This is probably one of the most powerful motorcycles I have ever ridden. I owned a 2010 Yamaha Vmax and I thought that motorcycle was fast. But I’m pretty sure the KTM would beat the Vmax in a foot race. The Vmax might run the table from 0 to 60 MPH, but after that it’s all KTM. The KTM has about 156 HP at the rear wheel and weighs about 240 LBS less. If you do the acceleration math, I’m pretty sure I’m right.
The KTM Super Duke 1290 R has my favorite engine configuration, the V-twin. This engine displaces approximately 1300ccs as the pistons fly up and down. Fuel, air and exhaust move through the two cylinders via 8 valves doing a high-speed dance. The valves are controlled by two chain-driven overhead cams. Engine heat is removed through a liquid cooling system. The rev limiter puts a stop to everything around 10,000 RPM. That’s probably a good thing. This engine has three oil pumps to keep everything lubricated.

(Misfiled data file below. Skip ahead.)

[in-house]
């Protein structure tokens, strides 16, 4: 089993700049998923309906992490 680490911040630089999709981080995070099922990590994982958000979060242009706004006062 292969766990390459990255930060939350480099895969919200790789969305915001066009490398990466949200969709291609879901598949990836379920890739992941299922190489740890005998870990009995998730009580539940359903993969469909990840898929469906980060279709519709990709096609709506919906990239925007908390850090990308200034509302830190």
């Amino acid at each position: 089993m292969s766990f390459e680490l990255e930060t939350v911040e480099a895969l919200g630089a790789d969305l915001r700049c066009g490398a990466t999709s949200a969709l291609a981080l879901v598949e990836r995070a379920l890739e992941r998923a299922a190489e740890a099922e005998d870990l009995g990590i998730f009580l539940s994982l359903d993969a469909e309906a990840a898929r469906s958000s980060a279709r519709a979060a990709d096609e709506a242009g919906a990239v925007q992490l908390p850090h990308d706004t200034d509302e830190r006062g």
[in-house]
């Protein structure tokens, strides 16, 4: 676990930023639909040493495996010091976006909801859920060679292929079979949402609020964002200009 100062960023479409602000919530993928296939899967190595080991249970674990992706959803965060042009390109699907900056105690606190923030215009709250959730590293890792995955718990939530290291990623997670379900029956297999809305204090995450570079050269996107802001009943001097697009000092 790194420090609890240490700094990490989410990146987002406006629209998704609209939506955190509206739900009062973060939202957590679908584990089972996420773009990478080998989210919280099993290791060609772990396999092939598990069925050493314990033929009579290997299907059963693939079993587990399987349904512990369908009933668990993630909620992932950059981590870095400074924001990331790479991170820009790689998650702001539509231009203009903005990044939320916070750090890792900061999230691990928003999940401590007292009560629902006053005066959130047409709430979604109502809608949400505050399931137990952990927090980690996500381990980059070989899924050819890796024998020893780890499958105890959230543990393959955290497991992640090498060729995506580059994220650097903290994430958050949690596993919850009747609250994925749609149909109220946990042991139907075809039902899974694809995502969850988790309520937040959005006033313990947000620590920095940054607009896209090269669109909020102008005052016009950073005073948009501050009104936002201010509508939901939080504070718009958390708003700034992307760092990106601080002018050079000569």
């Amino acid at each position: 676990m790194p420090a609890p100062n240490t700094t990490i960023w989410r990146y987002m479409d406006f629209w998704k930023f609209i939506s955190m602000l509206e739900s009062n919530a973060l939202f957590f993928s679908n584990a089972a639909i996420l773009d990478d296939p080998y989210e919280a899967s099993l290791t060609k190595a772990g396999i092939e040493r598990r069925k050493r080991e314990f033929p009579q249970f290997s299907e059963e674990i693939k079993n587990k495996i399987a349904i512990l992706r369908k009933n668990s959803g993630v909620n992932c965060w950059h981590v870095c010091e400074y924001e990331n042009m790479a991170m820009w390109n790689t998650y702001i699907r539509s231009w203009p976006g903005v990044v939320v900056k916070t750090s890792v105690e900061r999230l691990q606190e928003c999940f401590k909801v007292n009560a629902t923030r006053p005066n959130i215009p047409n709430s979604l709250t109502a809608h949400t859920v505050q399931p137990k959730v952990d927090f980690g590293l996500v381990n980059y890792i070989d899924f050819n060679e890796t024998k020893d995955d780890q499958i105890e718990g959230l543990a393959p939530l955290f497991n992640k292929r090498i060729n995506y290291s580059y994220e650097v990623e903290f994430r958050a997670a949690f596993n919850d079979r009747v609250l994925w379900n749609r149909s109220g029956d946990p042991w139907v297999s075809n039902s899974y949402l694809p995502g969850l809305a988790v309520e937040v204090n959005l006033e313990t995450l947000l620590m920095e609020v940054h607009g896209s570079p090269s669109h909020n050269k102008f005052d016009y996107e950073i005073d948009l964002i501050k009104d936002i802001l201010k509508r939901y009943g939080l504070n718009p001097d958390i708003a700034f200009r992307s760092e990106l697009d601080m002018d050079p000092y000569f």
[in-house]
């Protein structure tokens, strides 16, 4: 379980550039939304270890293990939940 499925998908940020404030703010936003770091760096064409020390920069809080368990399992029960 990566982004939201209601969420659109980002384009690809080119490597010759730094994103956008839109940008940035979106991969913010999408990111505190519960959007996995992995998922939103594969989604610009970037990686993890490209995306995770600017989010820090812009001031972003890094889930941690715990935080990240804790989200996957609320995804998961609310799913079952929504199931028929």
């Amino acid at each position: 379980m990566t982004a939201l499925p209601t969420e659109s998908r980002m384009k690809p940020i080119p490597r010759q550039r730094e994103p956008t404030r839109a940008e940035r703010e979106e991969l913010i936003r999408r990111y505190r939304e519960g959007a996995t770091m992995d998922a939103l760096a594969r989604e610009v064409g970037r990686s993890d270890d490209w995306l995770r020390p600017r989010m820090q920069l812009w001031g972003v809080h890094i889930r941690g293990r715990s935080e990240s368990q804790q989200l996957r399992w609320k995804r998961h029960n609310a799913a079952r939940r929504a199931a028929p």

The 6-speed gearbox worked like a charm. Although, I never made to the sixth gear during the demo ride. The engine produces tons of torque so there’s no big rush to get through the gearbox. Neutral was easy to find when needed. I wish the gear position lever was a little bit longer. The clutch is hydraulically assisted which translated to a light pull at the lever. The engine has an advanced type of slipper clutch.
This engine bangs out 152 HP @ 9250 RPM at the rear wheel. The torque produced 93 lb-ft @ 8300 RPM. That’s a lot torque for a 1300 cc engine. For a comparison, the Indian 111 Power Stroke engine produces a torque of 101 lb-ft @ 2700 RPM. The Indian engine has 28% displacement lead over the KTM’s engine. KTM has reduced piston weight to improve power gain during acceleration. I was on this motorcycle for 45 minutes and I didn’t feel any excessive heat from the engine.